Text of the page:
• Casual users or those who didn’t value the two factor security benefit would simply leave the token lying around or affix it somewhere – it wasn’t natural to expect a user to carry one more thing with them day-to-day.
  • If there was a compromise, you have to replace all of your hardware, for everyone, everywhere.
  • They were expensive.
  • They were highly recognizable and screamed to informed observers that you had access to a system that was considered high-value by someone.

I even went so far as to start sketching out an iPhone app that we could deploy for our customers but it seemed like quite a lift to do it well (a correct implementation is key in cryptography systems) and it was with much delight that I ran across an outfit called DuoSecurity based in Michigan. They have really put together a fantastic service that provides both SMS based (challenge/response) and one-time password (via an iPhone or Android app) options for two factor security.  I signed up for the service, installed their package on my Ubuntu Linux server, and within about 15 minutes, I had a very strong two factor solution that avoids all the drawbacks of the hardware token approach…for free.  Yes – they provide up to 10 users for free to let you get your feet wet and see how the system works.  With the token being my phone, I’m not going to forget it, it doesn’t draw attention to itself, I can’t tape it to my workstation, and they can update the software if they need to. If their service goes down, you can configure it to not require the second factor (the default) or you can choose to prevent logins and keep a private key around for last-ditch logins.  Of course, for those of us running cloud based servers, there is still the risk that your hosting account could get compromised giving an attacker shell based access to the machine – hopefully Slicehost and other services will implement this type of additional security soon (Amazon’s EC2 cloud already implements two factor security as an option). Duosecurity can be easily implemented with any web application, a lot of VPNs, and on your Unix/Linux servers quickly and easily.  If you’re doing anything with medical, financial, or other sensitive data you should definitely check them out.  If you just like additional protection for your own servers and services, they’re a great option as well.  Just in case you’re curious: Duosecurity put up a great blog post about the steps they’ve taken to prevent compromise if they came under the same attack as RSA. A few thoughts on improvement:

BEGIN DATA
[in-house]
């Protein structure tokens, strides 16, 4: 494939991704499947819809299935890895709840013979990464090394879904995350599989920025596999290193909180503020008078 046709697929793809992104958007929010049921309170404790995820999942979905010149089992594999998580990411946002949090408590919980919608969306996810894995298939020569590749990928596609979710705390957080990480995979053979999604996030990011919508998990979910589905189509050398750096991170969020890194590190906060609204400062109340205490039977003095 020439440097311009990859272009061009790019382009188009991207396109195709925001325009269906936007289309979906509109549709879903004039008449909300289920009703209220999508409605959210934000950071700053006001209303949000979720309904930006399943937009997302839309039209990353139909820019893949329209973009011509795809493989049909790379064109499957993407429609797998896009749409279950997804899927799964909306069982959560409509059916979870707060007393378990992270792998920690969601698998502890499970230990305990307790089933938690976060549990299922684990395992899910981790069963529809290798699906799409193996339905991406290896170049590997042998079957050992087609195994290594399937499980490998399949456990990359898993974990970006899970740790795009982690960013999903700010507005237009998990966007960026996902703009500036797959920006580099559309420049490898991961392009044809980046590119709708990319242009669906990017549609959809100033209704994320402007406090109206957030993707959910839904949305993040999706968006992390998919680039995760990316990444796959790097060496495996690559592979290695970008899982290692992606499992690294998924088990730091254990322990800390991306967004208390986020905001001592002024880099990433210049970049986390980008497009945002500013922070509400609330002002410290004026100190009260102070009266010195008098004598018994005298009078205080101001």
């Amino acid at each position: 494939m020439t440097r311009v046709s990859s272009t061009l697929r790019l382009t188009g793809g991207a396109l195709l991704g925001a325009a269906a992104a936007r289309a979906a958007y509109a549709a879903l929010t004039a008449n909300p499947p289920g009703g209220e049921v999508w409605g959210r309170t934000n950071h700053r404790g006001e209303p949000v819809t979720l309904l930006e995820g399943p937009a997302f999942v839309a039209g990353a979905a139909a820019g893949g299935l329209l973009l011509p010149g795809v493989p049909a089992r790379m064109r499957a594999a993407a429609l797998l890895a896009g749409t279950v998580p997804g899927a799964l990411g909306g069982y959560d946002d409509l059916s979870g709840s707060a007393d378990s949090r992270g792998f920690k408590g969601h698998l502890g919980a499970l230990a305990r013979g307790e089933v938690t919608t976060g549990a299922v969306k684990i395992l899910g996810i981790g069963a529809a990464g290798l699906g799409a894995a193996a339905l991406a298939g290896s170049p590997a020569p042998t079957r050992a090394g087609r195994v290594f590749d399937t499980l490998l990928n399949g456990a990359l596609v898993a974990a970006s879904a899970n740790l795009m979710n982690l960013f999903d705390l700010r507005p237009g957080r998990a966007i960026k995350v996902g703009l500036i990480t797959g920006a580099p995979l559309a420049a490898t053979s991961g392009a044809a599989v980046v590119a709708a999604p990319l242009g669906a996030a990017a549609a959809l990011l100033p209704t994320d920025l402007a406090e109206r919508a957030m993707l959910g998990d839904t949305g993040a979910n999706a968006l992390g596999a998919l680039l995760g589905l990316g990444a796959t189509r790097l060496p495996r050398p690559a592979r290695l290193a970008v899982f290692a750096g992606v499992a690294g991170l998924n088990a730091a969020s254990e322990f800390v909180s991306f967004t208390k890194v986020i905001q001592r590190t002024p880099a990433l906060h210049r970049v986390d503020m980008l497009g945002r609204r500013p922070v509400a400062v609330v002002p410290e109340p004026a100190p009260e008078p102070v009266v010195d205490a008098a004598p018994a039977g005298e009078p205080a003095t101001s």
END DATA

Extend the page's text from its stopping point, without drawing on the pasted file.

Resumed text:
• Give me an apt package please!  I don’t want to compile things, and I don’t want to edit configuration files.  These things make it hard to deploy on lots of servers.  I talked with a support rep from Duosecurity and they told me this is in the works already.
  • Put a login form on your website!  They email the login URL to you but I shouldn’t have to remember it.